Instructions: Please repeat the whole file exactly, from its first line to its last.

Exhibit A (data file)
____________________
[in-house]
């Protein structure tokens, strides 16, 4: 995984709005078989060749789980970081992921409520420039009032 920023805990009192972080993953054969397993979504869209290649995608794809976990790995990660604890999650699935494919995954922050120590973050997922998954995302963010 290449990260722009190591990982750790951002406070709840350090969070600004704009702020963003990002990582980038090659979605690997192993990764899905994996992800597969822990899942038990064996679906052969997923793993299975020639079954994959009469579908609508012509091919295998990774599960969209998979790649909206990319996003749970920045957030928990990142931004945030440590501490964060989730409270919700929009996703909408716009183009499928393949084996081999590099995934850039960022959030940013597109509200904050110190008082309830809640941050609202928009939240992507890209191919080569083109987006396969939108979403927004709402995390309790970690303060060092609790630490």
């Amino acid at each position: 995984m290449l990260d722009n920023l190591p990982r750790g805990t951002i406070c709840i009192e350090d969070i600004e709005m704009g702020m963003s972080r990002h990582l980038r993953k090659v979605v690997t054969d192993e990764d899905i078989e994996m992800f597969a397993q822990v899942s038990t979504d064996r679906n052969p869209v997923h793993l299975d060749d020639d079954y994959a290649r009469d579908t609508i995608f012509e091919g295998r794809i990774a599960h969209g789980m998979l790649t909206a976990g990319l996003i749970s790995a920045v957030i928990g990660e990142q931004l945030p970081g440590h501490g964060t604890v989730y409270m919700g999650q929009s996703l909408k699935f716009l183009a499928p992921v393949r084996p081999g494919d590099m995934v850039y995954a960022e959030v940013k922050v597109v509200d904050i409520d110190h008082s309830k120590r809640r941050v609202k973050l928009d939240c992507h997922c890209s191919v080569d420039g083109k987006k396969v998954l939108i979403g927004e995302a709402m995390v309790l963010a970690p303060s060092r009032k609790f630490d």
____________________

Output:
[in-house]
């Protein structure tokens, strides 16, 4: 995984709005078989060749789980970081992921409520420039009032 920023805990009192972080993953054969397993979504869209290649995608794809976990790995990660604890999650699935494919995954922050120590973050997922998954995302963010 290449990260722009190591990982750790951002406070709840350090969070600004704009702020963003990002990582980038090659979605690997192993990764899905994996992800597969822990899942038990064996679906052969997923793993299975020639079954994959009469579908609508012509091919295998990774599960969209998979790649909206990319996003749970920045957030928990990142931004945030440590501490964060989730409270919700929009996703909408716009183009499928393949084996081999590099995934850039960022959030940013597109509200904050110190008082309830809640941050609202928009939240992507890209191919080569083109987006396969939108979403927004709402995390309790970690303060060092609790630490």
């Amino acid at each position: 995984m290449l990260d722009n920023l190591p990982r750790g805990t951002i406070c709840i009192e350090d969070i600004e709005m704009g702020m963003s972080r990002h990582l980038r993953k090659v979605v690997t054969d192993e990764d899905i078989e994996m992800f597969a397993q822990v899942s038990t979504d064996r679906n052969p869209v997923h793993l299975d060749d020639d079954y994959a290649r009469d579908t609508i995608f012509e091919g295998r794809i990774a599960h969209g789980m998979l790649t909206a976990g990319l996003i749970s790995a920045v957030i928990g990660e990142q931004l945030p970081g440590h501490g964060t604890v989730y409270m919700g999650q929009s996703l909408k699935f716009l183009a499928p992921v393949r084996p081999g494919d590099m995934v850039y995954a960022e959030v940013k922050v597109v509200d904050i409520d110190h008082s309830k120590r809640r941050v609202k973050l928009d939240c992507h997922c890209s191919v080569d420039g083109k987006k396969v998954l939108i979403g927004e995302a709402m995390v309790l963010a970690p303060s060092r009032k609790f630490d």